One Shell to Rule Them All

Just when I lauded GNOME for (slowly) moving in the right direction, the GNOMEs failed me: I heard that the Nautilus CD Burner was dropped in favor of a "traditional" CD burning application. Oh ungrateful world!

This will teach me not to trust Swiss bankers.

Wait, wrong link... Let's try again: this will teach me not to trust mythical creatures characterized by their extremely small size and subterranean lifestyle. That's better.

I briefly blabbered about this in my article on DeepaMehta: traditional applications just do not make sense. No really, they don't. No sense at all.

I do not believe there was ever actually any technical or otherwise practical reason for having applications. Rather, it's just nuclear fallout from the proprietary software world: when one has a compulsive need for selling "products" (I'm convinced it is some kind of mania -- all that talk about business model is just alibi :-) ), then one needs to offer something tangible; something that the lemmings using it can associate with the neat (for some value of "neat") package they got from the maniac... err, I mean vendor -- and probably shelled out some money for. (Pun not intended, honestly :-) )

This is an exquisite demonstration of how formidably the proprietary model fails to produce real value; how the vendors' interests work in perfect opposition against the users': what we really want are *not* clearly distinguished applications. Quite the reverse: we want additional functionality to integrate as seamlessly as ever possible; to become an organic part of the system -- to become unexistent as an entity of its own. And in a free software world, once the proprietary "product" fallout clears, we can indeed attain this goal.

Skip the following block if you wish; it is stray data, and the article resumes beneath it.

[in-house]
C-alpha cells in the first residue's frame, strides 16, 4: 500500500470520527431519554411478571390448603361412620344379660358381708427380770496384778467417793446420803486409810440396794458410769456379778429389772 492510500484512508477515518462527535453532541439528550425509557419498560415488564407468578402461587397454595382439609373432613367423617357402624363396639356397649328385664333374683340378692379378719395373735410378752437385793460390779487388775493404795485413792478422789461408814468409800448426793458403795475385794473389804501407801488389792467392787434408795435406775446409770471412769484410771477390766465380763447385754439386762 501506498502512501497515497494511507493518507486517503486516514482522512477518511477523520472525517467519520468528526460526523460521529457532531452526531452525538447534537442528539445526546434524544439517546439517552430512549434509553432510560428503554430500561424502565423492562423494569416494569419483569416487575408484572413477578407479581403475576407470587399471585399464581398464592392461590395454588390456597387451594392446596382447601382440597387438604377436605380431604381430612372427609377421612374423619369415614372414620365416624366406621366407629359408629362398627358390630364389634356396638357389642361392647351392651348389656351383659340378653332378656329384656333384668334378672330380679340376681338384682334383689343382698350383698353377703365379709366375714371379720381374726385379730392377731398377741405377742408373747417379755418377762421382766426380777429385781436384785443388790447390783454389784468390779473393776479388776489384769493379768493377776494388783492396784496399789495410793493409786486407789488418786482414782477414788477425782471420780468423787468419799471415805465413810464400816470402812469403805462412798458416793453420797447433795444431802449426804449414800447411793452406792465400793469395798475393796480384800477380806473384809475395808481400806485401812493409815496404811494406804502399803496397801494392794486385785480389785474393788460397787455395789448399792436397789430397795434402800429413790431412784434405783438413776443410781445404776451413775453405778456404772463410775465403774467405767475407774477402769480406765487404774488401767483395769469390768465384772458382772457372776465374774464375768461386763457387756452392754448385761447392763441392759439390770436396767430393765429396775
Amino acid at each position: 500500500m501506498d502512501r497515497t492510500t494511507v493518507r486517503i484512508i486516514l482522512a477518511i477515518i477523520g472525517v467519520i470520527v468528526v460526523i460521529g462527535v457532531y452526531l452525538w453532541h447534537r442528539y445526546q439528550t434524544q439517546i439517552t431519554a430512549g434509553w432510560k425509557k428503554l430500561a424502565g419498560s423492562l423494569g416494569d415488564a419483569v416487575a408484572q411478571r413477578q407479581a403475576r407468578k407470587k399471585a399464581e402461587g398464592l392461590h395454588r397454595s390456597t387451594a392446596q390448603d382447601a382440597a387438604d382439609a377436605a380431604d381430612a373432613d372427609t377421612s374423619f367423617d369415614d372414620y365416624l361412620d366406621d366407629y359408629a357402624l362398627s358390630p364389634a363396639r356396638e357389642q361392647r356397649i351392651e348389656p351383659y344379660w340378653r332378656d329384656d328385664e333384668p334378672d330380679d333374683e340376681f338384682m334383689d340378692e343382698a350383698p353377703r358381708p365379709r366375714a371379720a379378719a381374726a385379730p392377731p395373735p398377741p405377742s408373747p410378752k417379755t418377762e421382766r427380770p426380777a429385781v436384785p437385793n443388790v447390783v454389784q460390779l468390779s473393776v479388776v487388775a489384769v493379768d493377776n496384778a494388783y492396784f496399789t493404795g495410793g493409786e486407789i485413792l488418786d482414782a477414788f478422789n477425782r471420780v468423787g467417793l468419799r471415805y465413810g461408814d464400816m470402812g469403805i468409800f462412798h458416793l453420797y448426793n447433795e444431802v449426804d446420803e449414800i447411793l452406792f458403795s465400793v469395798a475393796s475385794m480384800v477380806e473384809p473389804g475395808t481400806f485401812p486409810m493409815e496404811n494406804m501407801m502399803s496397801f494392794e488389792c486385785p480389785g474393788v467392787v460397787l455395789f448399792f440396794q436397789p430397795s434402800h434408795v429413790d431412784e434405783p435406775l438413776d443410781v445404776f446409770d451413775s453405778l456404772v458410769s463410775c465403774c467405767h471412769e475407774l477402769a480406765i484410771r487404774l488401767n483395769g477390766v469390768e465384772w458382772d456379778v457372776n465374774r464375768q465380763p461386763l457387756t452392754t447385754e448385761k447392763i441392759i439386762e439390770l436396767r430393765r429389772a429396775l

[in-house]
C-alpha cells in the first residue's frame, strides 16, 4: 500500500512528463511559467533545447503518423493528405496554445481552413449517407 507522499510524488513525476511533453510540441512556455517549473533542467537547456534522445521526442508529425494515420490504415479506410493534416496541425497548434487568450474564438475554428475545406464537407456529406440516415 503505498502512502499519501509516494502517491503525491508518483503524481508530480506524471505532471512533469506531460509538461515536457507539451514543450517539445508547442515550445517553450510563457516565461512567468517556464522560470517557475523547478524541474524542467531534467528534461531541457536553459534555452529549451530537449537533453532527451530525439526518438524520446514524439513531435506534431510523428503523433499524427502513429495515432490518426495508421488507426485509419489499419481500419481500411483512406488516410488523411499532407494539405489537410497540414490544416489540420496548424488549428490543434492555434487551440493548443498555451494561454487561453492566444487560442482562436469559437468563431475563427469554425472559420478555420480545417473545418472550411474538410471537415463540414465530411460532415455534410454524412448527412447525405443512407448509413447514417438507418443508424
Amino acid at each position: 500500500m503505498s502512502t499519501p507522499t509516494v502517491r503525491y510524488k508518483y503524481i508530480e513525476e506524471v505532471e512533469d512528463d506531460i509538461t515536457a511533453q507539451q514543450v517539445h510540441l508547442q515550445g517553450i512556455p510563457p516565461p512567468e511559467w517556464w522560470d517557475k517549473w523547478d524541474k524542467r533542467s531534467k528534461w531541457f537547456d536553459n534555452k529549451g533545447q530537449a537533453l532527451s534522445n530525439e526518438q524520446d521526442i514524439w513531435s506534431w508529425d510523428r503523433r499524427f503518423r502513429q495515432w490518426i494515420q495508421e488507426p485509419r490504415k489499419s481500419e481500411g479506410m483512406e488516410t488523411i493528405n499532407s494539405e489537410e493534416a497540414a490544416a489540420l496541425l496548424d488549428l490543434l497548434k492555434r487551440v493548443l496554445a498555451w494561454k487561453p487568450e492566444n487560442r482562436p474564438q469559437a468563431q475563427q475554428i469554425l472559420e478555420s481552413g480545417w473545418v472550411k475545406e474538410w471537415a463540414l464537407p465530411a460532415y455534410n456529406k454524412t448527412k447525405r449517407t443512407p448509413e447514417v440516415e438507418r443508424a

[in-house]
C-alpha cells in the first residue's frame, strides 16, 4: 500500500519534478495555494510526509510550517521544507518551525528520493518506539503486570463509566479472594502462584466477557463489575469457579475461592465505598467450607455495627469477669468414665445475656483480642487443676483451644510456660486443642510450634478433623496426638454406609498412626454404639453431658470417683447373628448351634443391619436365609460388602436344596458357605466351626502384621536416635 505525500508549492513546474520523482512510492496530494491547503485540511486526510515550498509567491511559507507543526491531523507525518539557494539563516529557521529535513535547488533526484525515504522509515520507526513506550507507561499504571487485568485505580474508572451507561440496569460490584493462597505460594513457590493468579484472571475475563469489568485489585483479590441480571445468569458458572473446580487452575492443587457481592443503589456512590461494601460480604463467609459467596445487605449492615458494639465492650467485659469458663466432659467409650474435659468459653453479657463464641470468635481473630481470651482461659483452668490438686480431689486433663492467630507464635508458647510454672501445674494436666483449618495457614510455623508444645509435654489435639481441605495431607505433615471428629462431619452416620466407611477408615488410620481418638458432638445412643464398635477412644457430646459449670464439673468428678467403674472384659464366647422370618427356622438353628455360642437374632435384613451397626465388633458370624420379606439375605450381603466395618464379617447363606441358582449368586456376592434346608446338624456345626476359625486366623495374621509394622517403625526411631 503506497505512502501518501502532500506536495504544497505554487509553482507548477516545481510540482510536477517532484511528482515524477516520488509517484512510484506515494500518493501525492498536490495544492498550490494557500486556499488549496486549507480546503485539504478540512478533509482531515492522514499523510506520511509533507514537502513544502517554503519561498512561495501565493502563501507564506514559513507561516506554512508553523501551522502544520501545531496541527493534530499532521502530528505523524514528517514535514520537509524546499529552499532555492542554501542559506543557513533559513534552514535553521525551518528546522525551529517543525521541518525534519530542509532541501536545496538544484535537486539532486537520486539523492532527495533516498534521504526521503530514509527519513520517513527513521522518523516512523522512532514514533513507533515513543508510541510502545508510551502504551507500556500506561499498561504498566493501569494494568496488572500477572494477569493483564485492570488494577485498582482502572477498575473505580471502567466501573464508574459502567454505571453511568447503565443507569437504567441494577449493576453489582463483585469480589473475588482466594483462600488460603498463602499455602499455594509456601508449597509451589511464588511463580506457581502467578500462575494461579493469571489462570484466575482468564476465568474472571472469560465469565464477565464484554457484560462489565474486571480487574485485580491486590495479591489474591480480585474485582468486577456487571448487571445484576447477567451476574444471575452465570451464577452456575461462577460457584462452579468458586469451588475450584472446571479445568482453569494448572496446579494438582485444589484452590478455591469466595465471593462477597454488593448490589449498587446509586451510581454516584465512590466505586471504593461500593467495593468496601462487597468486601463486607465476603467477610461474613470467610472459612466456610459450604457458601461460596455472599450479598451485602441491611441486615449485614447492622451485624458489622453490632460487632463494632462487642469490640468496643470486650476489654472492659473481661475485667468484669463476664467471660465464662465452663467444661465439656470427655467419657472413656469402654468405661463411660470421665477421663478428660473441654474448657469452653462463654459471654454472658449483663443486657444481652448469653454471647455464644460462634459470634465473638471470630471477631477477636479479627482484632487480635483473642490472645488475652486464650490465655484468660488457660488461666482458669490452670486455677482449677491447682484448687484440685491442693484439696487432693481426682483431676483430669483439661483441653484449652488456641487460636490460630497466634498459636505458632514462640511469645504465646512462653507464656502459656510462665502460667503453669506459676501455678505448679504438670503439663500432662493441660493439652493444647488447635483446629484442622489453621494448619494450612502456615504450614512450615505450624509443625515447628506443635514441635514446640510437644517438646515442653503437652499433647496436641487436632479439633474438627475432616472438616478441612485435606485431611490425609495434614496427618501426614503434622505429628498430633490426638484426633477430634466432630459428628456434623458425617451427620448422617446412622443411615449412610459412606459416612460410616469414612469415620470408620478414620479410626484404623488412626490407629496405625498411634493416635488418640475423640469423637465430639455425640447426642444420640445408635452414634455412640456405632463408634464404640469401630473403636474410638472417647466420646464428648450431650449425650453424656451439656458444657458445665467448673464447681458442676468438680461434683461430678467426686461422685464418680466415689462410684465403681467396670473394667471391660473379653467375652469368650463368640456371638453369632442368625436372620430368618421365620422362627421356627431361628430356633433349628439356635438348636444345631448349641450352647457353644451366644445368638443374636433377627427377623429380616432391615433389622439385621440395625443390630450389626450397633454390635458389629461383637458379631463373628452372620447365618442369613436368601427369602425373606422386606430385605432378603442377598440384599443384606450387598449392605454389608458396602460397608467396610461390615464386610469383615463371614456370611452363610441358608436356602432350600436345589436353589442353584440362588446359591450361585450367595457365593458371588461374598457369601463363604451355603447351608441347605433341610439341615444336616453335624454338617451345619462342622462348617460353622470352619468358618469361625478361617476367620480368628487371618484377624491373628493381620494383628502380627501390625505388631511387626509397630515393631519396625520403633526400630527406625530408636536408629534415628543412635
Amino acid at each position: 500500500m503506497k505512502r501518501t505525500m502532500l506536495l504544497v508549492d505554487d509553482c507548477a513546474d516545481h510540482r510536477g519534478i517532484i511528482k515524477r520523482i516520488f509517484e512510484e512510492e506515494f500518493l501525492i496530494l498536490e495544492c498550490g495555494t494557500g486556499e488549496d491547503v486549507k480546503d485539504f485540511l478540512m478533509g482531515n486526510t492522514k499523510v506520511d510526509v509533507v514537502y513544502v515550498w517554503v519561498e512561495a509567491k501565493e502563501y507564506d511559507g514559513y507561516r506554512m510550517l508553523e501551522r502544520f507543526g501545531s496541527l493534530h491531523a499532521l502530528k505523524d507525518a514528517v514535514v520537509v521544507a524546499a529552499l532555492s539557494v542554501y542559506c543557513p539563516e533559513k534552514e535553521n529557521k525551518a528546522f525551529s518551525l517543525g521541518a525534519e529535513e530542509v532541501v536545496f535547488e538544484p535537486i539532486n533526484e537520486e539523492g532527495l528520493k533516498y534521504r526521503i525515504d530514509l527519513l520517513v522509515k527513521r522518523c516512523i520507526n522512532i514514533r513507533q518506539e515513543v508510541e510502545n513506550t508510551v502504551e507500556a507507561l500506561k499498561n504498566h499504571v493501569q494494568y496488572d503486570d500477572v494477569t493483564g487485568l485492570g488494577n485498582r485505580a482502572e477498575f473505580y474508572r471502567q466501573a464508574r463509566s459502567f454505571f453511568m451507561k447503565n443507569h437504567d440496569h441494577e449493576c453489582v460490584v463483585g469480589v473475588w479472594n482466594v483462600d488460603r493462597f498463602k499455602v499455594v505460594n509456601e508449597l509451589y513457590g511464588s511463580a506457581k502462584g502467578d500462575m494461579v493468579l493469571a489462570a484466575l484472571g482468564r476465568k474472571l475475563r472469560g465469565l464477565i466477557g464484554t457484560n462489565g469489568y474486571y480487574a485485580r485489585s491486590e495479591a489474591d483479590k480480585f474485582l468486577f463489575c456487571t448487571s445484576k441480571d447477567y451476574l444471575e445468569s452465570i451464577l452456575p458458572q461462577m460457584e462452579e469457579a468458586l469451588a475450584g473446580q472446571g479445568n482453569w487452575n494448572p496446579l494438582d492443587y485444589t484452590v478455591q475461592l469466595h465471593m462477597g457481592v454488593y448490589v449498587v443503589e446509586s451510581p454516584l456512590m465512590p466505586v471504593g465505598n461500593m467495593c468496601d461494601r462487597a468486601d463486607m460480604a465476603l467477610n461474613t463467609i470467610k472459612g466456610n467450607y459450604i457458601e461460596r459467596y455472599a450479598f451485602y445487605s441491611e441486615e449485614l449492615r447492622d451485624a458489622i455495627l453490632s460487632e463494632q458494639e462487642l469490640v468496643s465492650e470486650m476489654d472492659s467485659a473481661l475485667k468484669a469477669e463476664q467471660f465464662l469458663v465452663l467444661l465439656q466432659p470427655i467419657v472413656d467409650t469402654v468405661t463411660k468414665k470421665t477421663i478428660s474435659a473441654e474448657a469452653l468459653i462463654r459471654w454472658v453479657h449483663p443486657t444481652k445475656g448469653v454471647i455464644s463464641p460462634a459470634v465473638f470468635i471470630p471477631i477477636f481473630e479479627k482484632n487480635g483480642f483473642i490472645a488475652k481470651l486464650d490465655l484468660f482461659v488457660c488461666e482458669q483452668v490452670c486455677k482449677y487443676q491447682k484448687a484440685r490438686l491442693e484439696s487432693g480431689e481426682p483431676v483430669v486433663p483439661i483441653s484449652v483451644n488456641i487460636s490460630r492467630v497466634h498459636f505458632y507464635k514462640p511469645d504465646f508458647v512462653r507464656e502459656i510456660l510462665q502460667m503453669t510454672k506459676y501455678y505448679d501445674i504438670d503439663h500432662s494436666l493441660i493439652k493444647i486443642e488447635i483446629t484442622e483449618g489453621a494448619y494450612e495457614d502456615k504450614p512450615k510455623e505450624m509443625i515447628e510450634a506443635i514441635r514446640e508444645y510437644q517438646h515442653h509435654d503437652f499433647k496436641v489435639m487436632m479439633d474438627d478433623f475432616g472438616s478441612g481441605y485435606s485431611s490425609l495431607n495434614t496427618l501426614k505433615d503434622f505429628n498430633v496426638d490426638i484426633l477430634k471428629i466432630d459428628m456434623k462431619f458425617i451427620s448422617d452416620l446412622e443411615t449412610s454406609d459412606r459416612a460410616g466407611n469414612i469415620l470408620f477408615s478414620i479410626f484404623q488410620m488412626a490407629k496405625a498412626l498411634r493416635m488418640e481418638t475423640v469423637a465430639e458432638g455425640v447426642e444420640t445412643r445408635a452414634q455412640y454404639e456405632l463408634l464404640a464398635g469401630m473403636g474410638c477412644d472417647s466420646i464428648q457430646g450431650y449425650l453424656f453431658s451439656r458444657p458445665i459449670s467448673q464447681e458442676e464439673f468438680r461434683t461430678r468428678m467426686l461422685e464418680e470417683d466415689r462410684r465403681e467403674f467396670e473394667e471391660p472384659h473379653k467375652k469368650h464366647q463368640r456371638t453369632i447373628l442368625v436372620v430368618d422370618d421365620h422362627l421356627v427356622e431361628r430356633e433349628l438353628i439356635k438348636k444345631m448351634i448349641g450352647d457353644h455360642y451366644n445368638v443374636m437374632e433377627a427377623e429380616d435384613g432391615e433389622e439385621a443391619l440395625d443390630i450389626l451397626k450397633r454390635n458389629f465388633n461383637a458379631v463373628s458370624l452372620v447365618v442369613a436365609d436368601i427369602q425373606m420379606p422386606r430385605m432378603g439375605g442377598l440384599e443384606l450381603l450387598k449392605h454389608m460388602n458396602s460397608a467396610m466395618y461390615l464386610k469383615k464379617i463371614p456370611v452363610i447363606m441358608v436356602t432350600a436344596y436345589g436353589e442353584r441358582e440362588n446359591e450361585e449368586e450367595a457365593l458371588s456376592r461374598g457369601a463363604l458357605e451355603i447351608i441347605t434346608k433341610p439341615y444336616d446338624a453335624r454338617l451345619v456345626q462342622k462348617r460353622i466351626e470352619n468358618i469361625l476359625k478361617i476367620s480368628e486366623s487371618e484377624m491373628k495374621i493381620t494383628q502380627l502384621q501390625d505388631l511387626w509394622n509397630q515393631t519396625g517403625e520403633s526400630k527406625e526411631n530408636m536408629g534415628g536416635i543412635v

So, what's this about nuclear fallout; where does this applied hate come from, err I mean that hate against applications? Just what makes them such a first-order nuclear meltdown? Quite simple: it's just too many shells.

(Don't get me wrong -- I actually like seafood ;-) )

A shell, in this context, is the part of an application that reads interactive user commands, and invokes the corresponding functionality -- the spell casting interpreter so to say. But why does every application need it's own shell? Winning hint: It doesn't. There is really no good reason. Unless you like pain -- plenty of that in here. A genuine pain factory indeed.

For starters, having many shells naturally breeds inconsistence. (It's indeed a law of nature. Goes by the name of Entropy.)

Even if you mange -- by threats, pleas and bribes -- to keep the actual interfaces consistent, the user experience inevitably still will be inconsistent: simply because of having to open the same file in various applications to do certain things on it. There is no escaping the pain.

Multiple shells also inevitably result in redundancy; and thus bloat, confusion, and more pain in general: it is never quite clear which functionality best should be accessible from which shell. There is always a tendency to add more and more stuff to each one, to avoid the situation where you have to use another shell (application) just for this one feature...

This also goes for the main system shell, i.e. the file manager: which functionality should be available there? Surely it's useful to have a preview of images for example; but once you have that, how about slide shows? Or functionality to rotate images? And once you have rotation, why not other editing features? Where to stop?

The obvious answer is: don't stop at all. (Well, it is obvious, isn't it?... :-) ) Just put all the functionality in the main shell, thus avoiding the need for any other ones.

This way, there are no applications in the traditional sense anymore. All additional software just plugs into the main navigation facility. (Normally the file manager, though theoretically other object systems are possible as well... Except that using anything but the file system as the primary facility for managing objects, is probably an idea almost as bad as applications :-) )

If you install an SVG editor for example, you just get the SVG editing abilty available from the main shell. Simple and consistent -- no more pain. Life is good.